Charlie Sloth

On Air Now 16:00 – 17:45

Culture

1971

  • The New York Times published their first article on graffiti focusing on writer Taki 183 who was tagging up everywhere he went. The appearance of this unusual name and numeral sparked curiosity and marked the first public interest in graffiti. He was by no means the first writer or even the first king, he was however the first to be recognized outside the newly formed subculture.

1972

  • Atari introduces the arcade version of Pong, the first video game.

1974

  • Britain's first McDonalds fast food restaurant opens in South London on October 1st.
  • Former gang leader Afrika Bambaata creates the Zulu Nation - a collective of DJs, breakdancers and graffiti artists - as a positive alternative to street violence.

1975

  • Home videotape systems (VCRs) are developed in Japan by Sony (Betamax) and Matsushita (VHS).

1978

  • Sony introduces the Walkman, the first portable stereo.
  • Harriet Tubman becomes the first black woman to be honoured on a US stamp. She escaped from slavery in Maryland in the late 1800s. After freeing herself from slavery, she returned to lead more than 300 people to freedom in North America.

1979

  • The first Nike Air trainers become available in stores. Other must have accessories included Kangol hats, nameplate belts buckles, Adidas shell top trainers and hooded sweatshirts.

1980

  • Unemployment in the UK had reached almost two million.
  • Kicker shoes, Fruit of the Loom t-shirts and stone washed, & paint splattered straight jeans were cool.

1981

  • IBM introduced the first personal computer. E-mu - the first music sampling machine also hits US stores. The video game Pac-Man swept the UK.
  • On 5 June 1981 a medical journal reported a mysterious illness that had killed five young gay men in Los Angeles. It was the first mention of what later became known as Aids.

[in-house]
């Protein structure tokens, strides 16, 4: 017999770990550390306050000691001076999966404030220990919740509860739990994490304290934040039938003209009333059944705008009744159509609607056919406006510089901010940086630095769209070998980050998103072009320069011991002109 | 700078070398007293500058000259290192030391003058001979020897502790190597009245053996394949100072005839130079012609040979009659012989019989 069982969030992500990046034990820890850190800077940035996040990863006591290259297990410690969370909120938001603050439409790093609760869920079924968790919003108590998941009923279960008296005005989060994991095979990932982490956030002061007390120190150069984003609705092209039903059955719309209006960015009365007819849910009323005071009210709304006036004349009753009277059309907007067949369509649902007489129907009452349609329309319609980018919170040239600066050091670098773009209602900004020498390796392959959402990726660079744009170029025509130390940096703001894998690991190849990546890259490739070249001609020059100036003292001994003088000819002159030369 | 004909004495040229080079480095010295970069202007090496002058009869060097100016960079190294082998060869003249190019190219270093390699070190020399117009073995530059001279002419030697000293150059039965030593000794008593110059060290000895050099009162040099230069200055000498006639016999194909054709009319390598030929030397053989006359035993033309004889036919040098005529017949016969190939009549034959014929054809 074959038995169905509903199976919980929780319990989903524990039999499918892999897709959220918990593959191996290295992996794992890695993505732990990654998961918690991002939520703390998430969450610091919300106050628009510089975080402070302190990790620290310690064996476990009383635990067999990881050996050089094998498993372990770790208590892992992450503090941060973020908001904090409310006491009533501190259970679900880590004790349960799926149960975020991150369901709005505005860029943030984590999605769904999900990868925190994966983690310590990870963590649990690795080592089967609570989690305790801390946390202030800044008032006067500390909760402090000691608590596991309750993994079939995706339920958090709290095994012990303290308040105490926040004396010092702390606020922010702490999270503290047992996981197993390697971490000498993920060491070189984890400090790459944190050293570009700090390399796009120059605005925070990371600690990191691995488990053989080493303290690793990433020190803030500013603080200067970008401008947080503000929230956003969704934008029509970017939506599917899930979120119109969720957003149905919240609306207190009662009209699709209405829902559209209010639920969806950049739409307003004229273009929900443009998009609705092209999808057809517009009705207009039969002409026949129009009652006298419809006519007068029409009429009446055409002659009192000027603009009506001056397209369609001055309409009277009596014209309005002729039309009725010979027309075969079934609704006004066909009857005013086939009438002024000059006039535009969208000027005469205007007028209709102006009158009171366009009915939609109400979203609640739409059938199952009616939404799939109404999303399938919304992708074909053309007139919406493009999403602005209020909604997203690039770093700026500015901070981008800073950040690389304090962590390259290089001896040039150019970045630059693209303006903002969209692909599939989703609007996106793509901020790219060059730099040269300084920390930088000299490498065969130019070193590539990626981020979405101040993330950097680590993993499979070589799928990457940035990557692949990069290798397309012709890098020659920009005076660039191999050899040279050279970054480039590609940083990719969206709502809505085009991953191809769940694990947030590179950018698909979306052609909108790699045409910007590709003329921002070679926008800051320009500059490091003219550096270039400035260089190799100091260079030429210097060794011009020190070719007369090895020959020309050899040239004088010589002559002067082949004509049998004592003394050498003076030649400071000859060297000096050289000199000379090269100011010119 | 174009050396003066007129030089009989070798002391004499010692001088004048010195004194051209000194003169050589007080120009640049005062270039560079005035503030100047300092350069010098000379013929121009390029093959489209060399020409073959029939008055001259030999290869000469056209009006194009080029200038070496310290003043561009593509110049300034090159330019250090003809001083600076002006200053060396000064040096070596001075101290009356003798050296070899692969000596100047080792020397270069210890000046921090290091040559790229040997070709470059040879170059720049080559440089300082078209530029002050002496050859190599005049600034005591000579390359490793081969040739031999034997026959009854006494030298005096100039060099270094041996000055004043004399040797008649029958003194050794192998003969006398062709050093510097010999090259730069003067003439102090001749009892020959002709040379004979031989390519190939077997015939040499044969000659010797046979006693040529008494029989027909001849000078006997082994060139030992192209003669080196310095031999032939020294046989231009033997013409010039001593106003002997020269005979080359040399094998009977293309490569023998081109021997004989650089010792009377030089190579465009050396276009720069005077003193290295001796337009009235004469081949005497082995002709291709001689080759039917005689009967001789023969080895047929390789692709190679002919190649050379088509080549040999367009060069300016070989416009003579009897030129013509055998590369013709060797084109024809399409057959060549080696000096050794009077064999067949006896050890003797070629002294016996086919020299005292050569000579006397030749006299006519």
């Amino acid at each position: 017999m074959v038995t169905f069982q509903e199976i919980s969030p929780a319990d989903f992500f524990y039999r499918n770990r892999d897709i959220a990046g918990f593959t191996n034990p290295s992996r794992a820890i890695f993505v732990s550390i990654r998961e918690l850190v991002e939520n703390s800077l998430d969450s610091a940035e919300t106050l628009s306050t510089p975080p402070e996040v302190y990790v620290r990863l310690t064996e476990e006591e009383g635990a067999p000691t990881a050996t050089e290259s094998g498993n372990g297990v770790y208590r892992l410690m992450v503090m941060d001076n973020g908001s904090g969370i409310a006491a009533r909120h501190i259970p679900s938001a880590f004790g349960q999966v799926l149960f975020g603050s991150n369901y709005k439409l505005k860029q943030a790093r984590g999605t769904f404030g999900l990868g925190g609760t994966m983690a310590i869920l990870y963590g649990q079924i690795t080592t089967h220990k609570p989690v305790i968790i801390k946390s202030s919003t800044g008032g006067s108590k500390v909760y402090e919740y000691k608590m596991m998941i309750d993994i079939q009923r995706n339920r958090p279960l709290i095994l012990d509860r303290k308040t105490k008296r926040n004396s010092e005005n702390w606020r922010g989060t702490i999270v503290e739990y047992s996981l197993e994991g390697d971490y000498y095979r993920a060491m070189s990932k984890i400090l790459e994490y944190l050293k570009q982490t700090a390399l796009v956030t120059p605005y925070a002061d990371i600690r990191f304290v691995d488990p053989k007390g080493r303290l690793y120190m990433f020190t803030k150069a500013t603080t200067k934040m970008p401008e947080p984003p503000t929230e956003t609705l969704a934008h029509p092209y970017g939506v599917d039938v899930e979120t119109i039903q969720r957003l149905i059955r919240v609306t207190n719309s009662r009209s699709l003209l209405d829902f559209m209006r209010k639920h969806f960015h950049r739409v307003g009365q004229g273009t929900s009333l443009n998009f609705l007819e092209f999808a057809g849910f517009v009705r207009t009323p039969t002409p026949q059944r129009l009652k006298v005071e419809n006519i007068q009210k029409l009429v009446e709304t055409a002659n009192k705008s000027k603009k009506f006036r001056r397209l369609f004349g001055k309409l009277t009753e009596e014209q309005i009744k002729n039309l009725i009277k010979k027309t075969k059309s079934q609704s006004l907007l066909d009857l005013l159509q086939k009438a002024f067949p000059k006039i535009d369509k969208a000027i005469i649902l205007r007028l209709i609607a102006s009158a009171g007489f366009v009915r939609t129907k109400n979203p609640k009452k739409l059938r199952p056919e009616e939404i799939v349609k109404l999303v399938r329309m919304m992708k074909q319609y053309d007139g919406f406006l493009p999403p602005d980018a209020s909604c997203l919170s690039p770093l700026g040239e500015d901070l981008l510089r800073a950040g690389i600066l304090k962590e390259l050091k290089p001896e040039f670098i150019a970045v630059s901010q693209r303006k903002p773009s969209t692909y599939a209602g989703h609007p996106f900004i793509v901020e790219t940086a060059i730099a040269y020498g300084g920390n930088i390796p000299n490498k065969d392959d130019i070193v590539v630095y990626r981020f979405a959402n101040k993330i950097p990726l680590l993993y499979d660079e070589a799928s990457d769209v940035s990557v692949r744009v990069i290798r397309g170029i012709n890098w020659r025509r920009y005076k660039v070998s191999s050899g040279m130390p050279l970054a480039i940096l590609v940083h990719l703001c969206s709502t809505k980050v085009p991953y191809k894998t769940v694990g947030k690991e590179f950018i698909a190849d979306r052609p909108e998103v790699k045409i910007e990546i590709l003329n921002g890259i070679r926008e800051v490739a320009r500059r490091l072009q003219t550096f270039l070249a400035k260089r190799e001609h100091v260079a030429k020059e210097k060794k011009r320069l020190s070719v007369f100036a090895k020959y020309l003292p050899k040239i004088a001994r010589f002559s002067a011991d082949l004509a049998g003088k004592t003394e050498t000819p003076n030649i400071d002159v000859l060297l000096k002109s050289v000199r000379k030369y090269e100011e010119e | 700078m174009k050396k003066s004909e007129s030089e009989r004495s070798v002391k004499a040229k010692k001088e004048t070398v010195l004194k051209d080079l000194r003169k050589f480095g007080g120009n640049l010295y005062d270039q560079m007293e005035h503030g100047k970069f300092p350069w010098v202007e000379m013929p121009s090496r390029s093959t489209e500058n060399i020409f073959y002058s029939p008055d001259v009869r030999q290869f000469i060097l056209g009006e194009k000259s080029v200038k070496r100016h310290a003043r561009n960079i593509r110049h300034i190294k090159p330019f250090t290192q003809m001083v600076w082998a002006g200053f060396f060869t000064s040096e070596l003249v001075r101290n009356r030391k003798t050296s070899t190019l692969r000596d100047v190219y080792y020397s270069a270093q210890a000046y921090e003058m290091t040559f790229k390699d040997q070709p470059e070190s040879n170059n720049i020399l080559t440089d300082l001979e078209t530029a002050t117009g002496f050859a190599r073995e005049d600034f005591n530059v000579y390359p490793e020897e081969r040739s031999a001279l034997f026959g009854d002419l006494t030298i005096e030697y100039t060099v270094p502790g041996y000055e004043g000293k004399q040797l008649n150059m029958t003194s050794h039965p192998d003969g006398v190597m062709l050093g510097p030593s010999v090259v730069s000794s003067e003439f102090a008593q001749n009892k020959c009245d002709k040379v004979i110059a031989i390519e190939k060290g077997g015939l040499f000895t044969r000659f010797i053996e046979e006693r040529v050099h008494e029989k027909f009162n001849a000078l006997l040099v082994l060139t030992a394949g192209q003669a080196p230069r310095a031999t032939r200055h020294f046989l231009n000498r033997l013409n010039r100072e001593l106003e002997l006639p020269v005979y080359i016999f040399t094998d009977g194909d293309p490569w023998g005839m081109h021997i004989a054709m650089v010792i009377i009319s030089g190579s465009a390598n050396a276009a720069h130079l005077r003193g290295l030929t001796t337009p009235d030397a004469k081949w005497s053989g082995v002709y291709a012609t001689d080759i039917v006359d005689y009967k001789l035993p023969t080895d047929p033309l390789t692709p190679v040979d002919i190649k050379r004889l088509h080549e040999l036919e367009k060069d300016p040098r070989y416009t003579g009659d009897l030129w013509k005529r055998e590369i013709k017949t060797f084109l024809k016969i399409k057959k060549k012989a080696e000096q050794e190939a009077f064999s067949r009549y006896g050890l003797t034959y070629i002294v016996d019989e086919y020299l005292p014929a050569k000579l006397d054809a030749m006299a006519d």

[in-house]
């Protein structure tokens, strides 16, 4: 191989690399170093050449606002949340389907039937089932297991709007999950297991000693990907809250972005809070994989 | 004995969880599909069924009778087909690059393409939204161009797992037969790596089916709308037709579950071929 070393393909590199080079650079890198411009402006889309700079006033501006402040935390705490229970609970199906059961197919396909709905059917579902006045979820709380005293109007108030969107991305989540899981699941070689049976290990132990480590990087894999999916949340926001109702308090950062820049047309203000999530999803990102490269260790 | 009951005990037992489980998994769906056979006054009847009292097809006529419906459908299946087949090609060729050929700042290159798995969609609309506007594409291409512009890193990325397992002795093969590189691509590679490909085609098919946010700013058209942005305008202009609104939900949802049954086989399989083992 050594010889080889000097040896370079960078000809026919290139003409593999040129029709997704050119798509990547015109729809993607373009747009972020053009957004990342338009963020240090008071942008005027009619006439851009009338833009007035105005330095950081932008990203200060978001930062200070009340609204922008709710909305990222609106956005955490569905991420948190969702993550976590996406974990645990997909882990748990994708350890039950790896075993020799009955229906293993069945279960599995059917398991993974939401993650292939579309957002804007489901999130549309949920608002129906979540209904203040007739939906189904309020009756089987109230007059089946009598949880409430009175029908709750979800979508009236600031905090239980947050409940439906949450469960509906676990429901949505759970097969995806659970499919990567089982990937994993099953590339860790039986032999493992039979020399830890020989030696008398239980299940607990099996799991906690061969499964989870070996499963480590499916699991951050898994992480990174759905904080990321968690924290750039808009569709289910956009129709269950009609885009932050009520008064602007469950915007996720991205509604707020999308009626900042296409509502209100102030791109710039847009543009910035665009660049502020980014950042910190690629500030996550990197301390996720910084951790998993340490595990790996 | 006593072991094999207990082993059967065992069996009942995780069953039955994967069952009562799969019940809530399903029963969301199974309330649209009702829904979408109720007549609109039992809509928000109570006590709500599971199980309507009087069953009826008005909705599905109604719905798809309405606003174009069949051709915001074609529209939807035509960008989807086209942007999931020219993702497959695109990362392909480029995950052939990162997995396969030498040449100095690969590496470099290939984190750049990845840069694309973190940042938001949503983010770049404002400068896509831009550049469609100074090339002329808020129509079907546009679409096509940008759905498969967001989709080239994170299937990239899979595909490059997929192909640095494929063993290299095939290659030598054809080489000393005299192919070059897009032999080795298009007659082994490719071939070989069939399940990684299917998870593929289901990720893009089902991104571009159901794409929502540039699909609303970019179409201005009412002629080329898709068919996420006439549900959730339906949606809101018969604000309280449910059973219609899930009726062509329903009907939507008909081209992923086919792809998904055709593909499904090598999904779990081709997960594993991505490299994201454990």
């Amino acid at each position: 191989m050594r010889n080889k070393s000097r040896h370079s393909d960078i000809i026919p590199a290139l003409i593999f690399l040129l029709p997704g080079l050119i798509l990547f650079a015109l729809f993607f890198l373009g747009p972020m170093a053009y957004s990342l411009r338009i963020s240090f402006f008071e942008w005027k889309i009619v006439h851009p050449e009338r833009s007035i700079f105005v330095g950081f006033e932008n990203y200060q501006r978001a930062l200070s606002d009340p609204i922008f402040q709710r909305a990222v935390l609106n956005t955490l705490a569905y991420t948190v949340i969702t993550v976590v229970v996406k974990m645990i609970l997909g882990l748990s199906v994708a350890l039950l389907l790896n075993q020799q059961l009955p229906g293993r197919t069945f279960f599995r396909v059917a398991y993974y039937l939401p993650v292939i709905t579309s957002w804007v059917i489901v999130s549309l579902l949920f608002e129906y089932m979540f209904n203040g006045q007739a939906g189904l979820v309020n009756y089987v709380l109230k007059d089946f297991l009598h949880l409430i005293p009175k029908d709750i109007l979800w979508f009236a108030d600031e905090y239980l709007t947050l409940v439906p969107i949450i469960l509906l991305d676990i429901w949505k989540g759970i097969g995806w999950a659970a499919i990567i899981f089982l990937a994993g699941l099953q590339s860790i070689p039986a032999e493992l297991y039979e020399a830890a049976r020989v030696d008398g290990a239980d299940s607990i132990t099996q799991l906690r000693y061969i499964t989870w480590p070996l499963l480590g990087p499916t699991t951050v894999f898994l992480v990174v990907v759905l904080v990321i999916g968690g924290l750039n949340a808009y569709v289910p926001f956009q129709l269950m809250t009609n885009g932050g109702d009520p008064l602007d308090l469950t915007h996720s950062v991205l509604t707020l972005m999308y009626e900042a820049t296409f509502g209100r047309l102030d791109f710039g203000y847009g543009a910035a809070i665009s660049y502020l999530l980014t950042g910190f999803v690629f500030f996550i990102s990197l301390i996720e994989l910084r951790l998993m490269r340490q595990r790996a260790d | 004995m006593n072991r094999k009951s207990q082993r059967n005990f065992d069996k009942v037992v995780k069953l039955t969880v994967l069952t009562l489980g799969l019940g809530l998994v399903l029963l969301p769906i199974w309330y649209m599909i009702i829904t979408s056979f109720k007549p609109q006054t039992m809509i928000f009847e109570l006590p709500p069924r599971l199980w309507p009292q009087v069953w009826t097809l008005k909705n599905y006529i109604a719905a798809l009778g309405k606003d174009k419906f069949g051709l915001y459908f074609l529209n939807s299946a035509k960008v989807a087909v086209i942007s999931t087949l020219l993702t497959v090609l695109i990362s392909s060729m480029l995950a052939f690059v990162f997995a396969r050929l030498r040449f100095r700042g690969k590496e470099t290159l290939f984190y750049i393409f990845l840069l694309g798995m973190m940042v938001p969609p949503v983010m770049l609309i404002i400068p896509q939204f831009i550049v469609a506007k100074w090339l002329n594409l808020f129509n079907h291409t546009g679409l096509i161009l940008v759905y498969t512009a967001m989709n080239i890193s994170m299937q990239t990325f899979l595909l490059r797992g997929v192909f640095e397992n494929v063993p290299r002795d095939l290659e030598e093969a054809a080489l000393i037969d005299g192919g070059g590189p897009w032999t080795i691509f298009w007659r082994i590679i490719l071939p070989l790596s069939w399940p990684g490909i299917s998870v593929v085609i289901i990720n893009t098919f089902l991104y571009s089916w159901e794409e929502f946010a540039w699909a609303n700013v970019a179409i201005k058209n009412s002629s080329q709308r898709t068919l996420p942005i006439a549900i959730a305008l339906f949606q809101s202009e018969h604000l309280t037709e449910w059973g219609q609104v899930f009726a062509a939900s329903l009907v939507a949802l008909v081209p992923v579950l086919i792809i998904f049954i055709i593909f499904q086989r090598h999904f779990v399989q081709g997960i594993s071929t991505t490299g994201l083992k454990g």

1982

  • Sony developed the world's first CD. The system represented an exciting change for the declining audio equipment industry. News reports touted it as "the arrival of the digital age".

1983

  • Compact discs began to sell in high street stores but most serious record collectors dismissed them as a passing fad like the eight track.
  • The UK singles chart started to use electronic terminals in selected stores to gather sales information.
  • Technics introduced the first SL-1200 MK11 turntable. Precise, responsive and indestructible, it was to become the undisputed DJ standard for 20 years.

1984

  • The famine in Ethopia prompted Bob Geldolf to form Band Aid and release Do They Know it's Christmas. The proceeds of the UK No 1 single went to feed the starving people in Africa.
  • Apple introduced the Macintosh personal computer.
  • BMX mania hit the UK.

1985

  • Bob Geldof organised Live Aid: two massive concerts to raise money for starving people in Ethopia. Two massive events were held in London and Philadelphia and raised up to £50 million. US artists including Ray Charles, Michael Jackson, Willie Nelson, Lionel Richie, Smokey Robinson, Diana Ross, Tina Turner and Stevie Wonder recorded the song We Are The World for charity. Released under the name USA For Africa, the single was a huge hit. The accompanying album sold three million copies and the project raised $50 million for families in Africa.
  • In-ear headphones, CD-ROMs, Hi-8 camcorders and taxis with carphones hit the streets of the UK.

1986

  • Mirroring Band Aid, an estimated 30 million people came together for Sport Aid. The event raised £100 million for starving people in Africa. The whole event was kicked off by Sudanese runner Omar Khalifa at the UN HQ in New York. He carried a torch lit in Khartoum in Sudan.
  • This year also saw millions of people come together for charity in the Hands Across America. In the event, millions of people held hands for 15 minutes along a path across the continental United States. Participants paid ten dollars to reserve their place in line; the $100million profits were donated to local homeless charities.

1992

  • The first hamburger restaurant in either black Africa or the Arab world opened in Casablanca, Morocco.

1999

  • More than 1 billion people across the world - one-sixth of humanity - logged on to three overlapping Netaid pop concerts in London, New York City and Geneva, broadcast live on the internet at www.netaid.org. All the stars, including Puff Daddy, performed free with £7.5 million from the event given to help refugees in Kosovo and Sudan.

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